Program Committee

Maryvonne Abraham, Institut TELECOM, TELECOM-Bretagne, France,

David Banks, Université de Bretagne Occidentale, Brest, France,

Ismail Biskri (co-chair), Universite de Québec à Trois Rivières, Canada,

Alex Borgida, Rutgers University,

Walter Carnielli, University of Campinas, Brazil,

François-Gilles Carpentier, Université de Bretagne Occidentale, Brest, France,

Fintan Costello, University College Dublin, Ireland, .

Dan Cristea, University of Iasi, Romania,

Richard Dapoigny, Université de Savoie, France,

Jean-Pierre Desclés, Université de Paris-Sorbonne, France,

Brahim Djioua, Université Paris-Sorbonne, France,

Kathelijne Denturck, Ecole de Traduction et d'Interprétation, Haute Ecole de Gand, Belgium,

Rim Faiz, IHEC de Carthage, Université du 7 novembre à Carthage, Tunisia,

Boris Galitsky, Knowledge Trail, MA, USA,

Vera Goodacre, George Mason University, USA,

Zlatka Guentchéva, CNRS, France,

Ewa Gwiazdecka, Universiy of Warsawa, Poland,

Susan Haller, University of Wisconsin, USA,

Eva Hajiova, Charles University, Prague, Czech Republic,

Adel Jebali, University Concordia, Montreal, Canada,

Klara Ladji, University of Tirana, Albania,

Guy Lapalme, Université de Montréal, Canada,

Peter Lazarov, Université de Sofia, Bulgaria,

Florence Le Priol (co-chair), Université de Paris-Sorbonne, France,

Jean-Guy Meunier, Université de Québec à Montréal,Canada,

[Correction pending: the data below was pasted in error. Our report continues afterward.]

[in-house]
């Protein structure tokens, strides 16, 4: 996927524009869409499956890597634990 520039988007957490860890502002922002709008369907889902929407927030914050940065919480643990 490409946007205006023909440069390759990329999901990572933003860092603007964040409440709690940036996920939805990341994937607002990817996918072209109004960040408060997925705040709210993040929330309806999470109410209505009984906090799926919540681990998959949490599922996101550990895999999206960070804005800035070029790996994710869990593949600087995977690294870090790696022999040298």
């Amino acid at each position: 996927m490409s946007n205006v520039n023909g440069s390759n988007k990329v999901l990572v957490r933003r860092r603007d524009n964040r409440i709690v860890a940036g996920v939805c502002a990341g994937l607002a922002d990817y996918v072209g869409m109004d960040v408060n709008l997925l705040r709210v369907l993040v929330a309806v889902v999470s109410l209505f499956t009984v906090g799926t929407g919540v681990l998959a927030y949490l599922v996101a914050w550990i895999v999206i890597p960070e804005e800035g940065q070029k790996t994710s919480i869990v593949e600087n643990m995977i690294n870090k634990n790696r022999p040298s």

Ghassan Mourad, Université de Beyrouth, Lebanon,

Roger Nkambou (co-chair), Université du Québec à Montréal, Canada,

Anca Pascu (co-chair), Université de Bretagne Occidentale, Brest, France,

Patrice Pognan, INALCO, Paris, France,

James Pustejovsky, Brandeis University, USA,

Gilles Richard, British Institute of Technology & E-commerce, London, UK,

Christophe Roche, Université de Savoie, France,

Benoît Sauzay, France TELECOM,

Jong-Seok Soh, Hankuk University of Foreign Studies, Seoul, Korea,

Jungyeon Suh, Seoul Women's University, Seoul, Korea,

Jana Sukkariek, ETS, USA, JSukkarieh@ETS.ORG

Geoffrey Williams, Université de Bretagne Sud, Vannes, France,


Further Information

·         Questions regarding the AI, Cognitive Semantics , Computational Linguistics and Logics Special Track should be addressed to the track co-chairs:


Ismail Biskri, Université de Québec à Trois Rivières, Canada.

Florence Le Priol, Université Paris-Sorbonne, France.

Roger Nkambou, Université du Québec à Montréal, Canada.

Anca Pascu, Université de Bretagne Occidentale, Brest, France.


·         Questions regarding Special Tracks should be addressed to Chutima Boonthum,


Conference Chair:

Hans Guesgen, Massey University, New Zealand

Local Arrangements Chair:

Geoff Sutcliffe, University of Miami, USA

Program Co-Chairs:

Philip McCarthy, The University of Memphis, USA

Chas Murray, Carnegie Learning, USA

Special Tracks Coordinator:

Chutima Boonthum, Hampton University, USA